Building a Community to Support Students for Work-based Learning Success

From our preliminary stages to our continuous implementation of this program, the Sonoran UCEDD in partnership with Vocational Rehabilitation has successfully increased the number of student participants, community engagement and family awareness and support. Our internal model for technical support through job coach training holds a high level of understanding on an individual basis. As our job coach training is in continuous collaboration and communication with the student, staff and employer. The conscious efforts to implement any necessary supports while working on the job help to increase the student’s independence, sense of self and overall awareness. With the development and sustainability of our employment partnerships, our programs involvement has also increased the benefit of cultural awareness, community engagement and student expectations for competitive integrated employment. Communities within the urban and rural populations we serve are now given the opportunity to build back into their own communities for future hire.

Key Learning Outcomes

1. Awareness and understanding that these services do not end with us-rather they are continued through the help of our employers, students, schools, and family supporters.
2. Increased awareness and knowledge regarding the importance of building and maintaining relationships with employers and the community as well as educating others on the benefits of Work-Based Learning opportunities.
3. Shifting the lens with a First Employment outlook.
4. Increased knowledge base of skills and tools utilized throughout the process and development of a work based learning program and their experiences.

Life Support and Skill for Success

Proposal summary:
This presentation summarizes the key points Vocational Rehabilitation recommend to youth/students transitioning from High school who are deciding their future career goal and would like to attend higher education classes, the requirements students need to be enrolled in college classes. It also explains what are the two different regulations that are cover under IDEA for Public education vs. ADE that regulates higher education institutions. We will cover how to choose the right path or training they need to reach their career goal with the guidance of a Vocational Rehabilitation counselor. Please join us and learn more about the secret to success !!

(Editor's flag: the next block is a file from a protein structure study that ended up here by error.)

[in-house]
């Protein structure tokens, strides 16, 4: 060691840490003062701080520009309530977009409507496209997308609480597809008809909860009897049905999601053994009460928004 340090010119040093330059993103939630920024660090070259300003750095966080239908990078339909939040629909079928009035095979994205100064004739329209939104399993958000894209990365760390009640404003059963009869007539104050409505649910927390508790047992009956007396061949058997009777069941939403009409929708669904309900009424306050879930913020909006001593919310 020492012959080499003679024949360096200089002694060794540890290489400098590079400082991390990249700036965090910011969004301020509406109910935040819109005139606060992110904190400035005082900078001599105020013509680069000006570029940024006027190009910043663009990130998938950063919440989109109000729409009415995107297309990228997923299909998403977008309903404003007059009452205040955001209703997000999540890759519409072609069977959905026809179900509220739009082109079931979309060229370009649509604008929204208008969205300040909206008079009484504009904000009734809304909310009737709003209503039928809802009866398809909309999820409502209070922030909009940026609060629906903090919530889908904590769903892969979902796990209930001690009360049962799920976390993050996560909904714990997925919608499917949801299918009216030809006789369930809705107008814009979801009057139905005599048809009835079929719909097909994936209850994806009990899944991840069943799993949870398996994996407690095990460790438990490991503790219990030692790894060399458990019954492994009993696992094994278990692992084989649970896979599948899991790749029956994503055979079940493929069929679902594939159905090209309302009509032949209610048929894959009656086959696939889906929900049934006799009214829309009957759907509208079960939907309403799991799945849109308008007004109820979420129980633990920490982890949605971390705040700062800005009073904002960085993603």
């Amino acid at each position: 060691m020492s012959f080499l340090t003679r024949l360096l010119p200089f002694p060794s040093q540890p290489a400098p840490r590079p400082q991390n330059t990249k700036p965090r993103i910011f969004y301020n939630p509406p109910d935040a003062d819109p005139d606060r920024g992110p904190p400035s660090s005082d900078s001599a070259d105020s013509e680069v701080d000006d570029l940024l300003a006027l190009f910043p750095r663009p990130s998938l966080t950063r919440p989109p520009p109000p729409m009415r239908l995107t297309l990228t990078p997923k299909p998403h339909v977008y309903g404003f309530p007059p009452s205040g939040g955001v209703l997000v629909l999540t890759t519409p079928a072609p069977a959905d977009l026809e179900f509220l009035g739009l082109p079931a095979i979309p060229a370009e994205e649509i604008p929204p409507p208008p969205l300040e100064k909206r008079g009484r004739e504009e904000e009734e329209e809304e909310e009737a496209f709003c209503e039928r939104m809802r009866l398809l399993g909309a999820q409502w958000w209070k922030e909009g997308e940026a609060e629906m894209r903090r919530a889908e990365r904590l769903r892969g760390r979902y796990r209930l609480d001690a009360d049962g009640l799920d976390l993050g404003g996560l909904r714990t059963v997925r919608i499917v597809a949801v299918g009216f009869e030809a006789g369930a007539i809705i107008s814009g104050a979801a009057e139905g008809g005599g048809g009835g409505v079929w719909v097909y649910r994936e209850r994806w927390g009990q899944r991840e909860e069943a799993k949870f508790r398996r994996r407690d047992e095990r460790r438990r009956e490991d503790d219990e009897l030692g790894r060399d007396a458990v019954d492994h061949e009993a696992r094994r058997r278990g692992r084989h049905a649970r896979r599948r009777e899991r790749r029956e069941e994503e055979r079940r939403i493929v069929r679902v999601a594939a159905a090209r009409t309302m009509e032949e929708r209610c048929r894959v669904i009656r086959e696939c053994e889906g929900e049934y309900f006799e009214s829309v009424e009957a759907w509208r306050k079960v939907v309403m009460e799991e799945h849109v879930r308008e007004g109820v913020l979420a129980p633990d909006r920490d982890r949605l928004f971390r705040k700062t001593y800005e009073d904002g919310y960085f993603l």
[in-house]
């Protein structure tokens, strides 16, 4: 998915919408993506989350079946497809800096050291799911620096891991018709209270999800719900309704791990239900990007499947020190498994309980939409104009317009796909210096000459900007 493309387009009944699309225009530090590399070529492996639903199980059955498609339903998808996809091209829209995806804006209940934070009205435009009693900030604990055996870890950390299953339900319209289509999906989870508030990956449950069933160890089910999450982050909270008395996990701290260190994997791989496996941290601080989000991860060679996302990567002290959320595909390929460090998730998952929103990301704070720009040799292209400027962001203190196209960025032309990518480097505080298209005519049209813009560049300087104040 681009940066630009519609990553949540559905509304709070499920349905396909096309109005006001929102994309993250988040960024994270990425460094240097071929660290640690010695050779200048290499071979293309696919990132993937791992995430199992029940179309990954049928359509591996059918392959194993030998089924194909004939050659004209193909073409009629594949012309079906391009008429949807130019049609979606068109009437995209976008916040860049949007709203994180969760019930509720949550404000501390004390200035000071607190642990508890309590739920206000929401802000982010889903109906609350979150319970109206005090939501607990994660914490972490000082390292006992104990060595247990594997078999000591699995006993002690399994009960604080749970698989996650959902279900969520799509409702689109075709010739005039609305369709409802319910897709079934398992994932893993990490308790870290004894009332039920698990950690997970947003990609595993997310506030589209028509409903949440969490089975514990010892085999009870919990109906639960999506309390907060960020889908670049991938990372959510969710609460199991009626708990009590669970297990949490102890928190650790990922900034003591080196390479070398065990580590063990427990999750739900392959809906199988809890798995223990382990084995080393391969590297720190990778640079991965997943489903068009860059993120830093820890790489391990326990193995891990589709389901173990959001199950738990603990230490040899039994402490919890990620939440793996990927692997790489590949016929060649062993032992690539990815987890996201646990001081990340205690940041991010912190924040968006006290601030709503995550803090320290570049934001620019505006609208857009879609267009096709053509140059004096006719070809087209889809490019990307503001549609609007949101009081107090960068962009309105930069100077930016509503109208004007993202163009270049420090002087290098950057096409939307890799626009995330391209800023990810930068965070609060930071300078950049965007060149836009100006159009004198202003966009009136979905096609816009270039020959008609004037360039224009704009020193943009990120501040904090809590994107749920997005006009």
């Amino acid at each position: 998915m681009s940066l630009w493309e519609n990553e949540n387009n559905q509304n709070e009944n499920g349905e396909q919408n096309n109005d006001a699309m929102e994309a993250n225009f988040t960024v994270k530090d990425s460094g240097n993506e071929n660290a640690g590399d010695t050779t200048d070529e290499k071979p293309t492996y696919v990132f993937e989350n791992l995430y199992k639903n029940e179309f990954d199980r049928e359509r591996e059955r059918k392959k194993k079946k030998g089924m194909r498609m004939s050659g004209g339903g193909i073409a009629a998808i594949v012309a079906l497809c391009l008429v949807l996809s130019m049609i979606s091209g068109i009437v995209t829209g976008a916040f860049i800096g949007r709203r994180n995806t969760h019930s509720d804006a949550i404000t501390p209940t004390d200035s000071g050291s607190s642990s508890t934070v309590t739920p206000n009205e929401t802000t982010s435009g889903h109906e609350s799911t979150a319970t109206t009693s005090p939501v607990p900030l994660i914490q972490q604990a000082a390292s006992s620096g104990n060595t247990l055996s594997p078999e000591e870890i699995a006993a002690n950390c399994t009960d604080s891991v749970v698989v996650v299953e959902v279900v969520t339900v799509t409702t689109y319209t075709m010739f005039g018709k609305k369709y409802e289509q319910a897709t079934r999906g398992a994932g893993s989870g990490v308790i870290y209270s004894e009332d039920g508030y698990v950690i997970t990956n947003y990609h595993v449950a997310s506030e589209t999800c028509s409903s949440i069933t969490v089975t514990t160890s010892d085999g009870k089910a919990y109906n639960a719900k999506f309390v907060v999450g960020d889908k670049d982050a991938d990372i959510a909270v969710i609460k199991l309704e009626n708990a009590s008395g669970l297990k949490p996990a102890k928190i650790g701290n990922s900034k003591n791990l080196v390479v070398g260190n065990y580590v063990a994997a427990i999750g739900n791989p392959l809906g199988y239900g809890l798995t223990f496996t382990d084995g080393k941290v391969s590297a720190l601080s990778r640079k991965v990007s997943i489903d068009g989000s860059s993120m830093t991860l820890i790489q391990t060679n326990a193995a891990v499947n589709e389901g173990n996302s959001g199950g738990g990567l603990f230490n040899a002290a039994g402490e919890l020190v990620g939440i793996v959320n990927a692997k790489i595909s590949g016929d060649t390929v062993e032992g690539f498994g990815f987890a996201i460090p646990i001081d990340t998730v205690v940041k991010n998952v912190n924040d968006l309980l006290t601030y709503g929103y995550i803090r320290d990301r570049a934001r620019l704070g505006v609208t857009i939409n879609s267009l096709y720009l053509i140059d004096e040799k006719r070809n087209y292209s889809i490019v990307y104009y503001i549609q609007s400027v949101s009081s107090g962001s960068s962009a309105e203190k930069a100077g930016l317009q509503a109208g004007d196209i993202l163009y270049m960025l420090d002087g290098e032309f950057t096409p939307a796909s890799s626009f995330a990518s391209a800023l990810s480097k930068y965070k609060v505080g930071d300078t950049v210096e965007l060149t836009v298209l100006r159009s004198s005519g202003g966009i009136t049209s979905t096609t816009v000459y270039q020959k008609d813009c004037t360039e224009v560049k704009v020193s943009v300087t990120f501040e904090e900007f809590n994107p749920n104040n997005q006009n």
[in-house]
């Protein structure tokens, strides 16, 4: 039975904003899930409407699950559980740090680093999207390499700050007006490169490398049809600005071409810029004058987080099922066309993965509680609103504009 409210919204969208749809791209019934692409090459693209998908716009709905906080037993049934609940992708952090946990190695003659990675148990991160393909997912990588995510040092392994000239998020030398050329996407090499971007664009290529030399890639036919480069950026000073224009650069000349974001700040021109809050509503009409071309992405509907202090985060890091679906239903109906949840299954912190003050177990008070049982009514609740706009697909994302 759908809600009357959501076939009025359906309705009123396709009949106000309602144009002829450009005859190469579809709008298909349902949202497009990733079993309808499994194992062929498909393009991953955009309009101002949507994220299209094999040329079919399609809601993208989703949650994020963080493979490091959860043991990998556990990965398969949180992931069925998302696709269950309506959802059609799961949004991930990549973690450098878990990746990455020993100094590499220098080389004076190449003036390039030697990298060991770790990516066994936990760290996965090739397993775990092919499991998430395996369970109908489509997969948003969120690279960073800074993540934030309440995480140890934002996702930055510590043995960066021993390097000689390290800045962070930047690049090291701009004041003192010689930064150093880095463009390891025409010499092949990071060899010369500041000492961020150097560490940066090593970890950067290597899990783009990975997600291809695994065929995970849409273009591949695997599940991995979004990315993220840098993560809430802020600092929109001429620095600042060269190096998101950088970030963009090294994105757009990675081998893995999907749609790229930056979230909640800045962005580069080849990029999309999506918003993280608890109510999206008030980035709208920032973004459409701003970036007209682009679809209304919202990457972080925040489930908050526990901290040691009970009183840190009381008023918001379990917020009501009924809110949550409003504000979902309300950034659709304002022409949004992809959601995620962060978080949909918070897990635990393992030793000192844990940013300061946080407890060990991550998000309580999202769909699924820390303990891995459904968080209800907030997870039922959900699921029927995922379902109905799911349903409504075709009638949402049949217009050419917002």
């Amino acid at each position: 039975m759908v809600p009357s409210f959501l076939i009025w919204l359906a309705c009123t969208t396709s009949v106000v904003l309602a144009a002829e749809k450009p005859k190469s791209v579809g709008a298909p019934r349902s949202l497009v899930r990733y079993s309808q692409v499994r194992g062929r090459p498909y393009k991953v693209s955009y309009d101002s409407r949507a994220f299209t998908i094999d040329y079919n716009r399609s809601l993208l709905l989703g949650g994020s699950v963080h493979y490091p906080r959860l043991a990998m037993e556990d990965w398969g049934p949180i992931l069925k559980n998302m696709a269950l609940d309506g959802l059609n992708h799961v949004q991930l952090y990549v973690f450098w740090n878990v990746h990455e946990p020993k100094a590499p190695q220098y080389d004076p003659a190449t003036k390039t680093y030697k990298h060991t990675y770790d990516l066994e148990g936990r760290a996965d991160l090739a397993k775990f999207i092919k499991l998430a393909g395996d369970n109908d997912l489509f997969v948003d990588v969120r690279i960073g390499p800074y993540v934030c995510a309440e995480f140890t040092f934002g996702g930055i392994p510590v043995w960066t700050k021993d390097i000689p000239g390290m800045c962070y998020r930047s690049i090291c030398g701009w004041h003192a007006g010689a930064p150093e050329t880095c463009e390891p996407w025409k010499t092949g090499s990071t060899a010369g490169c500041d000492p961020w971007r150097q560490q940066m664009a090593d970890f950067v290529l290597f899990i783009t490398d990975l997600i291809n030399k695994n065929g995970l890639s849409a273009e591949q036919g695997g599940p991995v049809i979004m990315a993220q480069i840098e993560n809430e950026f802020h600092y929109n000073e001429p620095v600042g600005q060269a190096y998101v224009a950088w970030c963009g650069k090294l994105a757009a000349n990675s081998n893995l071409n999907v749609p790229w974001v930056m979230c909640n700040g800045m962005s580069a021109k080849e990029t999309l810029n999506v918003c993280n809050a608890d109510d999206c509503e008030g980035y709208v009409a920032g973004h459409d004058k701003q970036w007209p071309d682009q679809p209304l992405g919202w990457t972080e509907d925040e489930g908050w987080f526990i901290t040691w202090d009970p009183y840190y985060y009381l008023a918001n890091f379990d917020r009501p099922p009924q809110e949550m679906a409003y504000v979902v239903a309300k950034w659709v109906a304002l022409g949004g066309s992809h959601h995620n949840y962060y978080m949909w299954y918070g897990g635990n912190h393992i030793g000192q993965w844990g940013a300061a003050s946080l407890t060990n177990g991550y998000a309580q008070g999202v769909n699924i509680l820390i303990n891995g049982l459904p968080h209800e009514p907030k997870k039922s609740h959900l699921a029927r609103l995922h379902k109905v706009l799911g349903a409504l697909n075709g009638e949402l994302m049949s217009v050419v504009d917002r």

Key Learning Outcomes

1. Introduction of what is VR
2. Knowledge of process in VR/Transition services
3. Determining a career goal

Inclusive Pathways: Enhancing Higher Education for Individuals with Intellectual and Developmental Disabilities

Over the past decade, a significant expansion has occurred in national programs offering post-secondary options for individuals with intellectual and/or developmental disabilities (I/DD). However, few of these programs exhibit full inclusivity and possess empirical evidence supporting their efficacy. According to Alqazlan et al. (2019), individuals with I/DD who access opportunities and support within inclusive post-secondary education (PSE) settings are poised for meaningful employment, community integration, social acceptance, and independent living (Miller et al., 2018). Additionally, peer supports, including peer mentoring, have demonstrated effectiveness in fostering positive academic, social, employment, and mental health outcomes (Wilt and Morningstar, 2020). Nevertheless, data suggests minimal opportunities and supports in Arizona to facilitate these outcomes effectively (Cawthorne, 2016; Milem et al., 2016). The Supporting Inclusive Practices in College (SIP-C) program provides comprehensive support to students with I/DD across Northern Arizona’s expansive territory. A SIP-C participant will share their firsthand experience navigating college with a learning disability, illustrating how academic and natural supports contributed to their success and positive collegiate experience.

Key Learning Outcomes

1. Understand the significance of inclusive higher education for individuals with intellectual and developmental disabilities, including its impact on employment, community integration, and independent living.

2. Explore effective peer support strategies, such as peer mentoring, in fostering positive outcomes for students with disabilities in post-secondary education.

3. Gain insights into the challenges and opportunities of inclusive practices in higher education, focusing on the SIP-C program in Northern Arizona and its role in supporting student success.

Flirting Beyond Barriers: Cultivating Romantic Relationships within the IDD Community